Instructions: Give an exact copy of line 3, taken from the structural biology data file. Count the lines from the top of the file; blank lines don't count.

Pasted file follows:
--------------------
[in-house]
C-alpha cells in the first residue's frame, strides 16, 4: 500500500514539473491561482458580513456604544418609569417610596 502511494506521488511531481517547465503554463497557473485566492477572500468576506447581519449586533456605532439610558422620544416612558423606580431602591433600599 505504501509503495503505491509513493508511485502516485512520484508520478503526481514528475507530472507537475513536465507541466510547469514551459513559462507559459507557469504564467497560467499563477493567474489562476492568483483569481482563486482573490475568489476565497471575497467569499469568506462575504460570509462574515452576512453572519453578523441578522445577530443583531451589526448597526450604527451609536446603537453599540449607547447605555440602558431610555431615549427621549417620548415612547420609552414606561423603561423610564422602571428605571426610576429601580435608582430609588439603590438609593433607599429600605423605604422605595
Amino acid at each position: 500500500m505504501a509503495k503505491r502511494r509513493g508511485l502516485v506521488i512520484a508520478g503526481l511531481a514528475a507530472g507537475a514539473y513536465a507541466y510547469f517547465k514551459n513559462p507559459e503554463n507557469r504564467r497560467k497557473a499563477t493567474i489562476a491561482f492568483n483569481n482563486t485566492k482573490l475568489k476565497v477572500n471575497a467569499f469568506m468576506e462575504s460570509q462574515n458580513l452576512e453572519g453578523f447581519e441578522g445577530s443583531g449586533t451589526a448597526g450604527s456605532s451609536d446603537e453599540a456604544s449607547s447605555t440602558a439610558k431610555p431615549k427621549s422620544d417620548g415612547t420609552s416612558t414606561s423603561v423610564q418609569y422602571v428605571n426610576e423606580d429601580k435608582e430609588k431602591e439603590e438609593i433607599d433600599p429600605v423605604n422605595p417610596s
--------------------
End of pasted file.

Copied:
Amino acid at each position: 500500500m505504501a509503495k503505491r502511494r509513493g508511485l502516485v506521488i512520484a508520478g503526481l511531481a514528475a507530472g507537475a514539473y513536465a507541466y510547469f517547465k514551459n513559462p507559459e503554463n507557469r504564467r497560467k497557473a499563477t493567474i489562476a491561482f492568483n483569481n482563486t485566492k482573490l475568489k476565497v477572500n471575497a467569499f469568506m468576506e462575504s460570509q462574515n458580513l452576512e453572519g453578523f447581519e441578522g445577530s443583531g449586533t451589526a448597526g450604527s456605532s451609536d446603537e453599540a456604544s449607547s447605555t440602558a439610558k431610555p431615549k427621549s422620544d417620548g415612547t420609552s416612558t414606561s423603561v423610564q418609569y422602571v428605571n426610576e423606580d429601580k435608582e430609588k431602591e439603590e438609593i433607599d433600599p429600605v423605604n422605595p417610596s